Amid the current COVID-19 pandemic, another crisis bubbles just below the surface. Pediatric inpatient and ICU beds are at a critical level nationwide — capacity is strained to the brink as respiratory syncytial virus cases rise in parallel with a growing trend of pediatric hospital bed closures. From 2008–18, pediatric inpatient units across the country decreased by 19% as hospitals sought more lucrative services. In Massachusetts, children in need of an inpatient or ICU bed often wait an unacceptable length of time, or they are forced to seek care in neighboring states plagued by their own shortages.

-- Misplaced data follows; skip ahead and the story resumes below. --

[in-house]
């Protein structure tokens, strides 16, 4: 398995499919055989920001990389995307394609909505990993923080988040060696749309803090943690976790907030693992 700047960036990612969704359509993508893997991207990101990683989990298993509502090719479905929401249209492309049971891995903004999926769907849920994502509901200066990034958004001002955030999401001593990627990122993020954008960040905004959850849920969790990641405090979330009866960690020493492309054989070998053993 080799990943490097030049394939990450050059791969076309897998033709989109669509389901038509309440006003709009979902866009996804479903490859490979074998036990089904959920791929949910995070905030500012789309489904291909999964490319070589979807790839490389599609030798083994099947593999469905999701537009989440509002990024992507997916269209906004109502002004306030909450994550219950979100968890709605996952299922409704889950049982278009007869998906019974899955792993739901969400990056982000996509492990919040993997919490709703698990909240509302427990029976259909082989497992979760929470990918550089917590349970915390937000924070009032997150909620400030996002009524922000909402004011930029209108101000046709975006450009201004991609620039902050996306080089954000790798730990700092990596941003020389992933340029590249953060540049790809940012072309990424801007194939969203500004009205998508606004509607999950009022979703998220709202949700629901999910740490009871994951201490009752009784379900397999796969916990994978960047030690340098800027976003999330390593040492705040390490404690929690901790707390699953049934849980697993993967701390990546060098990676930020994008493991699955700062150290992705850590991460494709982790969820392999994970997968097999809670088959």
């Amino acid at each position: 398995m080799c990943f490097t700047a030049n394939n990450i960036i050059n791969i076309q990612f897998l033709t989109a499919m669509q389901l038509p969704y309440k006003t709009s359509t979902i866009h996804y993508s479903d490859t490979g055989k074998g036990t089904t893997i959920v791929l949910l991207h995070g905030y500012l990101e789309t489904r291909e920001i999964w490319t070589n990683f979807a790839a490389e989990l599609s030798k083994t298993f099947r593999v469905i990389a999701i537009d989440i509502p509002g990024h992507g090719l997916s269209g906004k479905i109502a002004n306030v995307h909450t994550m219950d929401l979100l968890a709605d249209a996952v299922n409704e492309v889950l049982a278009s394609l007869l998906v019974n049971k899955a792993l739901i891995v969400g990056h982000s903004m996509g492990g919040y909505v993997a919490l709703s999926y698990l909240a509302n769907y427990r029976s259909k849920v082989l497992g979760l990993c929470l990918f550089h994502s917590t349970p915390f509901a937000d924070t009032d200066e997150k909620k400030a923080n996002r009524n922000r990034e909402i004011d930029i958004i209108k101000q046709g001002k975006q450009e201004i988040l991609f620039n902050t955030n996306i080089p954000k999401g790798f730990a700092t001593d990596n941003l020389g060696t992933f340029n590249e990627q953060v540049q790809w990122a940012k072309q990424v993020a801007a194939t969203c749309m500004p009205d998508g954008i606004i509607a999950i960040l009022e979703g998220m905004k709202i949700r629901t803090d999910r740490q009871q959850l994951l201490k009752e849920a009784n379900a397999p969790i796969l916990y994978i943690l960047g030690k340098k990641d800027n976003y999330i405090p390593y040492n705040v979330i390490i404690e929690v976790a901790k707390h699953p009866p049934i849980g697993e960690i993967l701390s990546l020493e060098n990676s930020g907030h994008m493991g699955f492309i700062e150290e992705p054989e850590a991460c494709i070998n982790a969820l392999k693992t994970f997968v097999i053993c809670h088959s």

Summers in my hometown of Bishkek, Kyrgyzstan harbor joyous memories of playing under the sun with my friends and traveling with my family to our favorite vacation spot: Issyk Kul. Winters, however, have always been dreadful. It is not because of the lack of warmth and sunshine but rather due to the deadly smog that devours the entire city and keeps all its inhabitants suffocated by pollution and persistent darkness.